A cool night followed by a warm day brings the maple trees to life on the Preserve. I’ve learned more that I cared to know about maple syrup this winter. Syrup, like many agricultural enterprises, is completely dependent on the weather. The warm mid-winter respite in late January was tragic for maple sap. All 30 of January’s gallons spoiled in two days! February’s consistent (but cold) weather has been a welcome change. Nearly a gallon of sap is pouring out of the taps every day. If your eyesight is keen, you might find one of the many maple sap jugs tucked quietly in the woods – but be careful not to disturb the process.
This March, maple syrup is on the menu at the Stroud Preserve. If you’re interested in attending a members-only Maple Sap Boiling contact our Membership Department at (610) 353-5640. I hope to see you there.
The winter season of events at the preserve is in full swing. Thursday, Friday, and Saturday this week we held sessions of WebWalkers, Spiderlings, and Story & Craft Time. We’ve had some good weather, even with snow, to get out and enjoy the preserve. (And if the weather isn’t so good, we usually go out anyway!)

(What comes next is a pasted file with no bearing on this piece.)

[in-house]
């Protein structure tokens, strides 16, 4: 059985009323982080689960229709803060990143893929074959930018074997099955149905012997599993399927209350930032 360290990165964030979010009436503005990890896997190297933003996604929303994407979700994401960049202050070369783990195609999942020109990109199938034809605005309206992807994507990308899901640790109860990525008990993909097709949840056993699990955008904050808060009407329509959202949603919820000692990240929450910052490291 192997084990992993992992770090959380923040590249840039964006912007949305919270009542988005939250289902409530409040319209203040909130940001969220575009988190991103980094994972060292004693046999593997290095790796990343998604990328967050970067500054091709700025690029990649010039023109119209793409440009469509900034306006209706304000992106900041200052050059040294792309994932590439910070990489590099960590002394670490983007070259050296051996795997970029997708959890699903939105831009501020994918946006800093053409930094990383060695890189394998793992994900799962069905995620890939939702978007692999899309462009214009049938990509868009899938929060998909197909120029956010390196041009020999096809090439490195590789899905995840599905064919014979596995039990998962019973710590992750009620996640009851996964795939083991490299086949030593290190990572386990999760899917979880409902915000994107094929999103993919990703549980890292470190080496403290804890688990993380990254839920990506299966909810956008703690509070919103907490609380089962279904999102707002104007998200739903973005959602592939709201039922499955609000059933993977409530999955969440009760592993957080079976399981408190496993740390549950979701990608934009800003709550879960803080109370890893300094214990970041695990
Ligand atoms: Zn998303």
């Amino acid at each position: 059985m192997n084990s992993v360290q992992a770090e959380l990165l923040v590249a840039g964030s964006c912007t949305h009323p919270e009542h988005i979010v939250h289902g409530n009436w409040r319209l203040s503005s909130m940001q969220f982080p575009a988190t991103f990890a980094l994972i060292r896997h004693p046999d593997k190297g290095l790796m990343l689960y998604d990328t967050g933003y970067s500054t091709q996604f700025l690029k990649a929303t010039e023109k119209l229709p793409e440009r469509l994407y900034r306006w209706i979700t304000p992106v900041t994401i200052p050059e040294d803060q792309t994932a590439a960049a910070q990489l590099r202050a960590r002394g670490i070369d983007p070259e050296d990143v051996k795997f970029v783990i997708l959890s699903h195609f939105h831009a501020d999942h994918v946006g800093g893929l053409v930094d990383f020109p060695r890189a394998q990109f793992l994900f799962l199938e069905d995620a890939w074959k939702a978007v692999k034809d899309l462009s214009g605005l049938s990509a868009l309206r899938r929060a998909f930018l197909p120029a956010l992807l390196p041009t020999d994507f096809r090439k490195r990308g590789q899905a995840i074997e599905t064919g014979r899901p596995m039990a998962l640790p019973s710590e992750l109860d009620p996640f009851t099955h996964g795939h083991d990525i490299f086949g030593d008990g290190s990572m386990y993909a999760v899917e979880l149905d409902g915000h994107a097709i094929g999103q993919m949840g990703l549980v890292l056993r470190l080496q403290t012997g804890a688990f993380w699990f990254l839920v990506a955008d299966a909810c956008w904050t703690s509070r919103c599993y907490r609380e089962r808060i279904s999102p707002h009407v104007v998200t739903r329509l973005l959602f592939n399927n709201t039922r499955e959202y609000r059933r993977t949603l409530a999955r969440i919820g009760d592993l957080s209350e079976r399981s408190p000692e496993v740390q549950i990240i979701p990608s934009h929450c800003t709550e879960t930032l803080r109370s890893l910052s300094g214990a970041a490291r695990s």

Here kids investigate holes excavated by a pileated woodpecker.
And these kids are playing a favorite game, ‘sardines.’
It’s funny how snow can re-prioritize your work life. Last week we were mowing meadows, cutting hazard trees, and preparing a fire break for a future prescribed burn. This week, well, we’re wading around in knee-deep snow with fewer options. Even monitoring conservation easements can’t be done in snow this deep—we can get around in it but the snow hides too much.
There are lots of other things to do, though. It is time to prepare the budget for next year, and plan summer camp, and attend some land management training.
I enjoy the snow plowing that the storm brings; it satisfies my childlike desire to use a machine for earthmoving without the environmental consequences of disturbing actual soil. Or at least much of it, since the snow plow does gouge the gravel and occasionally the lawn. But I dislike that so much work goes into something so ephemeral. The benefit of the cleared parking lot and walkways is lost as soon as the snow melts.
Everyone has been commenting about how mild this winter has been. It has been, at least recently. But there seems to be mass amnesia about the cold spell and two weeks of deep snow cover we had in December. It really was 2 degrees F then, relatively cold for these parts.
It was quite a chore getting it all plowed. I worked all day Sunday and finally cleared the parking lot at 10 a.m. today. Because of the sunshine, the parking lot is already clean and dry. Sunnyside Road is also fine. So, if you stayed home from work, bring your snowshoes up to Mariton for a walk.